The HORRORS of Corrosive Ammunition

Corrosive Ammunition Cleaning Tips

As a Gunsmith I often see Firearms that have been ruined by Owners who haven’t been taught the proper way to clean their Firearm after firing them with Corrosive Ammunition.

Some Surplus/Imported Ammunition made from the 1940’s up until the 1990’s used Primers with Mercuric Salts in the Priming Compound in the Primers. When the Primer is fired, Corrosive Salts are deposited all inside the Barrel of the Weapon and anywhere Powder, Carbon, Copper Residue travels.

Fulminate of Mercury was discontinued by all major ammunition makers for use in Small Arms Primers by the late 1920's due to Corrosion of the Brass and failure rates that increased as the Primers aged. The Corrosive Salts used in Ammunition Production from the 1930's through 1990's was Potassium Chlorate which is also the same salt left by Pyrodex. That is the Salt that will cause Corrosion in your Firearm.
 
Some often comment; “Why shoot Corrosive Ammunition?" Simple answer is that it is often very cheap Ammunition compared to most current Production Ammunition, and other than the Corrosive Residue issue, the Ammunition shoots fine BUT, it is not Ammunition for the "lazy" Shooter.

If these Corrosive Salts are not removed they will grab moisture or humidity from the environment
and corrode the inside of the Barrel, Bolt and other areas of the Firearm. Even Chrome Lined Barrels can corrode, so don’t neglect cleaning Corrosive Ammunition residue just because the Bore or Chamber is Chrome Lined. If Corrosive Ammunition is being used in a Semi Auto Firearm the damage can be even more extensive because the Corrosive Salts get inside of the Gas System and back into
the Action as well, so don’t neglect these areas when you clean.

Just swabbing a Barrel with Oil WILL NOT stop the Corrosion Process, it will just Rust and Corrode under the Copper and Carbon Deposits, right under the Oil. Using Oil based Solvents and Oils will not get the Corrosive Salts out contrary to what some Gun Products advertise. Some Gun Solvents and Cleaners state that the Product will neutralize the Corrosive Elements. DO NOT trust the label or
the claims. I have seen too many Firearms ruined by people using said Products and improper Cleaning Methods when dealing with Corrosive Residue.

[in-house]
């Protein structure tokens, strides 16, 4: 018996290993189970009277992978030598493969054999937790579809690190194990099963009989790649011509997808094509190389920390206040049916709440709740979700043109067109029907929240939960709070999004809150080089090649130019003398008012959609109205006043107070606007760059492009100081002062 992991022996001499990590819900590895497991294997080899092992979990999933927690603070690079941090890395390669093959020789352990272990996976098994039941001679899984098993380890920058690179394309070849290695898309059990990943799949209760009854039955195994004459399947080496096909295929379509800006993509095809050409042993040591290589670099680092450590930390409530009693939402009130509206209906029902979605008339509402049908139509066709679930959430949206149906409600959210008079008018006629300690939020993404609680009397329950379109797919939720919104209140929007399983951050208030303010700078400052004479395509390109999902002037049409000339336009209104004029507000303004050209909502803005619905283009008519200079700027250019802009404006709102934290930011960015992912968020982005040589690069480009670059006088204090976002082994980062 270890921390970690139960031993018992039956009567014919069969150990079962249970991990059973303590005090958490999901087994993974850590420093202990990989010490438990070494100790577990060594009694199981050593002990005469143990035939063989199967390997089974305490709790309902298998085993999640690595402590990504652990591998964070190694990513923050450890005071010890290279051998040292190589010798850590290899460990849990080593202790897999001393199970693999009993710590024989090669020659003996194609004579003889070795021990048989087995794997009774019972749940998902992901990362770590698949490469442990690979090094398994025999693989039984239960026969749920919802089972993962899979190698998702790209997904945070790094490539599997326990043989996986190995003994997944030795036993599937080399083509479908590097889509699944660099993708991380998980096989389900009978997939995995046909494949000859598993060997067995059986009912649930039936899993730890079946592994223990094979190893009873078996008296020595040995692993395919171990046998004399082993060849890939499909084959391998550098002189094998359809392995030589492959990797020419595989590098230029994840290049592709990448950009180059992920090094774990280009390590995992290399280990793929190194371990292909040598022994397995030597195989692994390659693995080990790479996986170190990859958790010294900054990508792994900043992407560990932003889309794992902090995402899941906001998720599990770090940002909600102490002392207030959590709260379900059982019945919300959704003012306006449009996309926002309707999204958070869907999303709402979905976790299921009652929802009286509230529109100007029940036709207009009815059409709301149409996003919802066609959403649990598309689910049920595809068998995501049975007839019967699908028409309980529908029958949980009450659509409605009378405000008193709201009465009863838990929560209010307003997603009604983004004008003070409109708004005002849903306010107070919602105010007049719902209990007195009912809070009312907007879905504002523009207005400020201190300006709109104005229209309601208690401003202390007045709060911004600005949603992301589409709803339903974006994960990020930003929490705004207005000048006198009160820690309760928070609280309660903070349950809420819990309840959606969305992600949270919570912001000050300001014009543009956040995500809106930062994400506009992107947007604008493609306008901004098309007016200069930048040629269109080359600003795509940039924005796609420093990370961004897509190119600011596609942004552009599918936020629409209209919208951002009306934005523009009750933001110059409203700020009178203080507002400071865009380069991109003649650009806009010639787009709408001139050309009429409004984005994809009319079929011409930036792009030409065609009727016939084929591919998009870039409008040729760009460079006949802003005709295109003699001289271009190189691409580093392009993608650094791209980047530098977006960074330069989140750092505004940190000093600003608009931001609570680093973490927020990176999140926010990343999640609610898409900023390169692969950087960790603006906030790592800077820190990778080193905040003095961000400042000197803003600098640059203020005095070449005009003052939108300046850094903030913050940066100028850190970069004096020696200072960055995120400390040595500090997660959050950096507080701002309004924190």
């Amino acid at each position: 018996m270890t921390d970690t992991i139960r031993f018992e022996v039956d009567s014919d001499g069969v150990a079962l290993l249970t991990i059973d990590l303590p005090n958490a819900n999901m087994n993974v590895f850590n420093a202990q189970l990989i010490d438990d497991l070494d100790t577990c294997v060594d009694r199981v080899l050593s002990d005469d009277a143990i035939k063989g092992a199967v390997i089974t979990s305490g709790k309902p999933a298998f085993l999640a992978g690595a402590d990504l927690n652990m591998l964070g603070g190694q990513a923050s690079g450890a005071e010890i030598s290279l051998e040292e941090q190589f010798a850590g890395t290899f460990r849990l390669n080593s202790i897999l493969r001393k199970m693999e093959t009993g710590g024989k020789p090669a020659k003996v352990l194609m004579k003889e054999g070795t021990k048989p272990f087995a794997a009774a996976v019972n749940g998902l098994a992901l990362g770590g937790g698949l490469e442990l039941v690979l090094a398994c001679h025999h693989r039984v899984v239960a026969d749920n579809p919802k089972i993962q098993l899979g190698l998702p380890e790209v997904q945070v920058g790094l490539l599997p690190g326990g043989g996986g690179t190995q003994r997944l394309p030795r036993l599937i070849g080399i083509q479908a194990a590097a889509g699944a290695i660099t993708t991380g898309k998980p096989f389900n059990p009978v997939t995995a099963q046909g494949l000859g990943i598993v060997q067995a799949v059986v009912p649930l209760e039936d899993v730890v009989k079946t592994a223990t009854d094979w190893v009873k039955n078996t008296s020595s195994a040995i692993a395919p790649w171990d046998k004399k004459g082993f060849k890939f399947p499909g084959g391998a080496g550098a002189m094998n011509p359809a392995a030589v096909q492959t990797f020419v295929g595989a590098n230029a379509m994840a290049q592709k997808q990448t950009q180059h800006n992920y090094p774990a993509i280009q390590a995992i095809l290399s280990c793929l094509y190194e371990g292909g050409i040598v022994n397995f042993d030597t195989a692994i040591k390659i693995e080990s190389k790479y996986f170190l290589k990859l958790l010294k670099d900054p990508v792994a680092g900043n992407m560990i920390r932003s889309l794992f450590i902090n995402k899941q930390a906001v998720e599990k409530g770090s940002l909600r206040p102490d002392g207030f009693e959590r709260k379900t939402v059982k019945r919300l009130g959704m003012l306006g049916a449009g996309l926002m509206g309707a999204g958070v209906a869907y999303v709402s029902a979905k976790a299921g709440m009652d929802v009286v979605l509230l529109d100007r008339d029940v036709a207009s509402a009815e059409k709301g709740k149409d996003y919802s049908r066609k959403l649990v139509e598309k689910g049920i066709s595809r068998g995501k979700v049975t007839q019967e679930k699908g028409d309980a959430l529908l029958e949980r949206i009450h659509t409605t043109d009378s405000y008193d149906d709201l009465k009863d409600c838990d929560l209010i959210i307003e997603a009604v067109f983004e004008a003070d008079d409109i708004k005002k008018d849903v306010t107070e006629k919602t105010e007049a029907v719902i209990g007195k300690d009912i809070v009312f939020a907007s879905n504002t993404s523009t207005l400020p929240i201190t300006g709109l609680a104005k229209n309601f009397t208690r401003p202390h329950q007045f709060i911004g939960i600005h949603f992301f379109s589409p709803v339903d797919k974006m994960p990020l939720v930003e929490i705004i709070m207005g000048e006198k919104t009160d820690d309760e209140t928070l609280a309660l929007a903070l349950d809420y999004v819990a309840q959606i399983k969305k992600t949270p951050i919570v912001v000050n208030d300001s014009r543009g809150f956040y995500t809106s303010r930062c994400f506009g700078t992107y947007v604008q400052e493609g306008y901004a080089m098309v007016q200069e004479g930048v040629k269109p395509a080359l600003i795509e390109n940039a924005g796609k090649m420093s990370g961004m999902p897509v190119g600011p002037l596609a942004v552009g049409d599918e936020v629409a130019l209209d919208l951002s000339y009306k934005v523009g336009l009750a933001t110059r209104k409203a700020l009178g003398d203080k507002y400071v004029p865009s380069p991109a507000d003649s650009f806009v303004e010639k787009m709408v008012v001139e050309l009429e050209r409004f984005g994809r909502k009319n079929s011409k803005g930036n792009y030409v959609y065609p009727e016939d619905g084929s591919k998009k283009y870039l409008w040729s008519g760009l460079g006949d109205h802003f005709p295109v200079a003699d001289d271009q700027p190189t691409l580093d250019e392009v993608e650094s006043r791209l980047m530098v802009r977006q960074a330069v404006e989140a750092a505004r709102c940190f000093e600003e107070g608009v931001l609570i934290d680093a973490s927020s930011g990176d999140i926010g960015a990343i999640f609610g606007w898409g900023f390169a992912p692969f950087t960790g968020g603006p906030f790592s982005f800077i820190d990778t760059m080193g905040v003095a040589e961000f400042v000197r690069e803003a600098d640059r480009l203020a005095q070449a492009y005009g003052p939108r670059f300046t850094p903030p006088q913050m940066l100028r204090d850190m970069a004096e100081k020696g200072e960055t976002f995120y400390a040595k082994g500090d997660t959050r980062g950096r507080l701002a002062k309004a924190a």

The only answer is to remove the Corrosive Salts. This is easily done by using a Water-Based Solvents, or just plain Water.


How I Clean Corrosive Firing Residue:

I use and HIGHLY recommend a product called Ballistol. This Product is not utilized straight for this specific purpose, you make a mix with it 10 Parts Water/1 Part Ballistol. Once mixed, the Solution
will look like Milk. If the Solution sits for an extended period of time, it can separate, so before usage shake the Mixture thoroughly.

The Ballistol Mixture cleans the Corrosive Salts with the Water and leaves a nice protective finish of Ballistol Oil once the Water evaporates. I take my Ballistol Solution and put it in a spray bottle which makes using the mixture very convenient. Ballsitol is a decent cleaner too, sort of an “Old School” CLP.

Ballistol
 
Alternatives to Ballistol & Water Mix:

If you are cheap you can use Windex to flush Corrosive Salts from a Firearm. Windex has high amounts of Water and Ammonia. The Water in Windex helps flush out the Corrosive Salts, and the Ammonia helps the Water evaporate. Many feel that this is not necessary since the Water is
what is doing the work. Be careful though, Windex leaves NO protective properties once it evaporates. Windex does NOT work better than Water Alone.

If you are super cheap then just Water works ok, Hot Water works slightly better. If you use HOT Water please take precautions to avoid burns. Hot Water with Soap works a best of the 3 Water Options. You must be sure the Barrel and other Parts are dried and then Oiled to prevent
rust.
 
My Corrosive Ammunition Cleaning Tips:
 
When you are finished shooting for the day, remove the Bolt and any other Parts that get exposed to firing residue and spray with G96 CLP Aerosol or Breakfree CLP Aerosol.

DO NOT EXPOSE THE WEAPON TO ANY MOISTURE, Just use the CLP Aerosol and spray the exposed areas down.

Spray enough CLP down the Barrel until it comes out the muzzle. Try to spray into the Locking Lugs and Chamber as well and any areas exposed to Firing Residue. The CLP will break down Firing Residue to make cleaning easier once you are Home.

Once you get Home, scrub the effected Parts with a nylon brush to break free any firing residue and wipe the dry with a clean Shop Rag, old clean T-Shirt, or Paper Towels. Next, I spray the Ballistol Mixture down the Barrel, on the Bolt Body/Carrier, on the springs, inside of the Gas System, and on the Fire Control Parts. The grime will run off as you spray the parts down, so do this over an Oil Pan, Sink, or outside the House. Spray Enough Ballistol/Water Mixture down the Barrel until it comes out the Muzzle. Try to spray into the Locking Lugs and Chamber as well. Keep spraying and using